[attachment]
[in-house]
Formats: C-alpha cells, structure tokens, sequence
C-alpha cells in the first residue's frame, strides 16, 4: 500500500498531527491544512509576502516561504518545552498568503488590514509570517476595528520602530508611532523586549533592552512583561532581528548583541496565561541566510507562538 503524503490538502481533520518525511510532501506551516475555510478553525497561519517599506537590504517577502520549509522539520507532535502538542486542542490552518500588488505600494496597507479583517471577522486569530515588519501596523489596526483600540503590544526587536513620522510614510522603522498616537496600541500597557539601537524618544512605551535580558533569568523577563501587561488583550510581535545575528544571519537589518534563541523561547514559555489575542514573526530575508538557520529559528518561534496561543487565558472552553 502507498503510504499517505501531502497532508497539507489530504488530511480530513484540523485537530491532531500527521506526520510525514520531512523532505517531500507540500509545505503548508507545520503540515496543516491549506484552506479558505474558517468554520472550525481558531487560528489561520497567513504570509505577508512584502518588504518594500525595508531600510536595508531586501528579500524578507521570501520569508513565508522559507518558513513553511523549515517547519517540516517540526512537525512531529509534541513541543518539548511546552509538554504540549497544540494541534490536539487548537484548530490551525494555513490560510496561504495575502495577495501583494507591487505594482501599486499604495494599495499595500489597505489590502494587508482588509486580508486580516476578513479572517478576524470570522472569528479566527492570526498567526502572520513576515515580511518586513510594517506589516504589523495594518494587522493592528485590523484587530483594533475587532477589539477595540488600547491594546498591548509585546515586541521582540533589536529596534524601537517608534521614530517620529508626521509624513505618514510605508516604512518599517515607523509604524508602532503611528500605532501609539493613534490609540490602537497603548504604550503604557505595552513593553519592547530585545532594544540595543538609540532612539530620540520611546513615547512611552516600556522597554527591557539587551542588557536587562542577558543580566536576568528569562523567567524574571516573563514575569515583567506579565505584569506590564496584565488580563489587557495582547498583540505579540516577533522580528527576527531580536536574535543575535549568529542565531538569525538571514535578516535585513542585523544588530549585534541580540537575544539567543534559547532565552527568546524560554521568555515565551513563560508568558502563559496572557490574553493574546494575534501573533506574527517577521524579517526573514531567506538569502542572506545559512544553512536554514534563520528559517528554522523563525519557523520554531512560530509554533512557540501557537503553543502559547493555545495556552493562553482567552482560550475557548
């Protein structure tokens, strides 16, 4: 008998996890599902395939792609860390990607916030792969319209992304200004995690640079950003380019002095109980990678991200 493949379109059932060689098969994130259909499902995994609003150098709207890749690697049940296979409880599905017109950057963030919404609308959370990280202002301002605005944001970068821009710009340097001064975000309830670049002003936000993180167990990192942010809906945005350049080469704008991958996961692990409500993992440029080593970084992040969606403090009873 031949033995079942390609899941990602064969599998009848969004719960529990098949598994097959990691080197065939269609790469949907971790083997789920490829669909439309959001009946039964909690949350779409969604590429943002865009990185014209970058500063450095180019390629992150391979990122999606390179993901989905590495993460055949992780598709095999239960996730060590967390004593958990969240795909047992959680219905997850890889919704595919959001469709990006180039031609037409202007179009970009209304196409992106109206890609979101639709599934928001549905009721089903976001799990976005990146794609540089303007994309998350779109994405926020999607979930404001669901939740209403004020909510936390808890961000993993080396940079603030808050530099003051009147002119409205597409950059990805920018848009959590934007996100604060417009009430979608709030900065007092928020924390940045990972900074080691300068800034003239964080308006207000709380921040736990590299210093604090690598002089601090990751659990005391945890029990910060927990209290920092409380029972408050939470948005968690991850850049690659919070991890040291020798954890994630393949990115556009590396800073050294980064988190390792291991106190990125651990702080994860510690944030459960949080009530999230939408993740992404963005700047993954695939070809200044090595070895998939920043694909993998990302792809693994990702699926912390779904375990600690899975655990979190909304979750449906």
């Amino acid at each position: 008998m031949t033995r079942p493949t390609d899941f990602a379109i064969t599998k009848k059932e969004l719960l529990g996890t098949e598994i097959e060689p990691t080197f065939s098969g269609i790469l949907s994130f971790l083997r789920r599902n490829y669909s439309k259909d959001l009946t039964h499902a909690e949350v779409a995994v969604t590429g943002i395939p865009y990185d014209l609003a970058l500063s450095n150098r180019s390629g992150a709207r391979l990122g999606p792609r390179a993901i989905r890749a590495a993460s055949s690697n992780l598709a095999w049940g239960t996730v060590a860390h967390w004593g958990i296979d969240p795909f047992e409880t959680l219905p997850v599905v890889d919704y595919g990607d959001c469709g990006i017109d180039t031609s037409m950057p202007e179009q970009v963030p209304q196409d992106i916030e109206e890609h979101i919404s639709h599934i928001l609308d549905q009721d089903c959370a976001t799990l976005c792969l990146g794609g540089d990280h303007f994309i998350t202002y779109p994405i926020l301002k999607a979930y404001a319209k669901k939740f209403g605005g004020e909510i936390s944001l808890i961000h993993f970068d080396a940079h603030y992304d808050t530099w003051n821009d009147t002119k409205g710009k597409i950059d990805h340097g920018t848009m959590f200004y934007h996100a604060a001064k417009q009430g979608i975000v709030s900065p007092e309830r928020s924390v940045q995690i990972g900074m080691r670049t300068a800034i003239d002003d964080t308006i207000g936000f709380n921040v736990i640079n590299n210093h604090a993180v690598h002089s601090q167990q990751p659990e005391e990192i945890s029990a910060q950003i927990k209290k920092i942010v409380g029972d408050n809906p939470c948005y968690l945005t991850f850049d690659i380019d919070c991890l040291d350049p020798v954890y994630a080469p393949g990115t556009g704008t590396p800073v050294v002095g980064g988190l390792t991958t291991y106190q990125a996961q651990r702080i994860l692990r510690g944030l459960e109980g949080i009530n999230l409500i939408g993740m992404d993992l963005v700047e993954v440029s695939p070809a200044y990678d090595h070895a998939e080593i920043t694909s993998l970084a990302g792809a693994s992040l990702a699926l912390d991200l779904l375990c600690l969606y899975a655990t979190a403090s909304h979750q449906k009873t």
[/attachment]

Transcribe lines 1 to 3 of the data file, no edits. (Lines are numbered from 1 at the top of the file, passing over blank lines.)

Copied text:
[in-house]
Formats: C-alpha cells, structure tokens, sequence
C-alpha cells in the first residue's frame, strides 16, 4: 500500500498531527491544512509576502516561504518545552498568503488590514509570517476595528520602530508611532523586549533592552512583561532581528548583541496565561541566510507562538 503524503490538502481533520518525511510532501506551516475555510478553525497561519517599506537590504517577502520549509522539520507532535502538542486542542490552518500588488505600494496597507479583517471577522486569530515588519501596523489596526483600540503590544526587536513620522510614510522603522498616537496600541500597557539601537524618544512605551535580558533569568523577563501587561488583550510581535545575528544571519537589518534563541523561547514559555489575542514573526530575508538557520529559528518561534496561543487565558472552553 502507498503510504499517505501531502497532508497539507489530504488530511480530513484540523485537530491532531500527521506526520510525514520531512523532505517531500507540500509545505503548508507545520503540515496543516491549506484552506479558505474558517468554520472550525481558531487560528489561520497567513504570509505577508512584502518588504518594500525595508531600510536595508531586501528579500524578507521570501520569508513565508522559507518558513513553511523549515517547519517540516517540526512537525512531529509534541513541543518539548511546552509538554504540549497544540494541534490536539487548537484548530490551525494555513490560510496561504495575502495577495501583494507591487505594482501599486499604495494599495499595500489597505489590502494587508482588509486580508486580516476578513479572517478576524470570522472569528479566527492570526498567526502572520513576515515580511518586513510594517506589516504589523495594518494587522493592528485590523484587530483594533475587532477589539477595540488600547491594546498591548509585546515586541521582540533589536529596534524601537517608534521614530517620529508626521509624513505618514510605508516604512518599517515607523509604524508602532503611528500605532501609539493613534490609540490602537497603548504604550503604557505595552513593553519592547530585545532594544540595543538609540532612539530620540520611546513615547512611552516600556522597554527591557539587551542588557536587562542577558543580566536576568528569562523567567524574571516573563514575569515583567506579565505584569506590564496584565488580563489587557495582547498583540505579540516577533522580528527576527531580536536574535543575535549568529542565531538569525538571514535578516535585513542585523544588530549585534541580540537575544539567543534559547532565552527568546524560554521568555515565551513563560508568558502563559496572557490574553493574546494575534501573533506574527517577521524579517526573514531567506538569502542572506545559512544553512536554514534563520528559517528554522523563525519557523520554531512560530509554533512557540501557537503553543502559547493555545495556552493562553482567552482560550475557548